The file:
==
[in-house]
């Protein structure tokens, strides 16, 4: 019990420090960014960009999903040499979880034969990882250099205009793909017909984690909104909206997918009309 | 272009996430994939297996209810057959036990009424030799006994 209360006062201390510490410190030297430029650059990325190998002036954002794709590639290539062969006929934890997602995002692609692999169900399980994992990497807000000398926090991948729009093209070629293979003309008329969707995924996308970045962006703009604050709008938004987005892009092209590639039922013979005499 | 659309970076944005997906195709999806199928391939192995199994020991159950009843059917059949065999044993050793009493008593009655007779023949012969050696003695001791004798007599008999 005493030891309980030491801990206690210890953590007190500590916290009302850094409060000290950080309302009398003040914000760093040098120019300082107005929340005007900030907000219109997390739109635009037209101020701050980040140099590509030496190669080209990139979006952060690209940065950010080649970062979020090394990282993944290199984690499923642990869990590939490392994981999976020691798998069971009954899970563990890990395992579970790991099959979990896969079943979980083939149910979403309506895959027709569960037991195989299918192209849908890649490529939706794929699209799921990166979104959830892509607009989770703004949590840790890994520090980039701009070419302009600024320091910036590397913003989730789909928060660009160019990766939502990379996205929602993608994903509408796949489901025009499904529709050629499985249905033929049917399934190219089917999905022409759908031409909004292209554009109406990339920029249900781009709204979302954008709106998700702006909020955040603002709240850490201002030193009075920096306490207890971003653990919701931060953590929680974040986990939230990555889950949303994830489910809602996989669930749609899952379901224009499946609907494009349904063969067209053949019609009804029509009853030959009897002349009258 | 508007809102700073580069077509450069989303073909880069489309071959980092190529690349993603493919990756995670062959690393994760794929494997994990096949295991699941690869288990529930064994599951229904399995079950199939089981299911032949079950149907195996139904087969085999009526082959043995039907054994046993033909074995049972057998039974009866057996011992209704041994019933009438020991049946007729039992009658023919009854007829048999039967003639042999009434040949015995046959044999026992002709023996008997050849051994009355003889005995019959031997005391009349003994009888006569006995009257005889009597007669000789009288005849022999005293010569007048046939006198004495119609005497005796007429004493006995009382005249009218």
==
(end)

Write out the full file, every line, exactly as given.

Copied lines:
[in-house]
């Protein structure tokens, strides 16, 4: 019990420090960014960009999903040499979880034969990882250099205009793909017909984690909104909206997918009309 | 272009996430994939297996209810057959036990009424030799006994 209360006062201390510490410190030297430029650059990325190998002036954002794709590639290539062969006929934890997602995002692609692999169900399980994992990497807000000398926090991948729009093209070629293979003309008329969707995924996308970045962006703009604050709008938004987005892009092209590639039922013979005499 | 659309970076944005997906195709999806199928391939192995199994020991159950009843059917059949065999044993050793009493008593009655007779023949012969050696003695001791004798007599008999 005493030891309980030491801990206690210890953590007190500590916290009302850094409060000290950080309302009398003040914000760093040098120019300082107005929340005007900030907000219109997390739109635009037209101020701050980040140099590509030496190669080209990139979006952060690209940065950010080649970062979020090394990282993944290199984690499923642990869990590939490392994981999976020691798998069971009954899970563990890990395992579970790991099959979990896969079943979980083939149910979403309506895959027709569960037991195989299918192209849908890649490529939706794929699209799921990166979104959830892509607009989770703004949590840790890994520090980039701009070419302009600024320091910036590397913003989730789909928060660009160019990766939502990379996205929602993608994903509408796949489901025009499904529709050629499985249905033929049917399934190219089917999905022409759908031409909004292209554009109406990339920029249900781009709204979302954008709106998700702006909020955040603002709240850490201002030193009075920096306490207890971003653990919701931060953590929680974040986990939230990555889950949303994830489910809602996989669930749609899952379901224009499946609907494009349904063969067209053949019609009804029509009853030959009897002349009258 | 508007809102700073580069077509450069989303073909880069489309071959980092190529690349993603493919990756995670062959690393994760794929494997994990096949295991699941690869288990529930064994599951229904399995079950199939089981299911032949079950149907195996139904087969085999009526082959043995039907054994046993033909074995049972057998039974009866057996011992209704041994019933009438020991049946007729039992009658023919009854007829048999039967003639042999009434040949015995046959044999026992002709023996008997050849051994009355003889005995019959031997005391009349003994009888006569006995009257005889009597007669000789009288005849022999005293010569007048046939006198004495119609005497005796007429004493006995009382005249009218």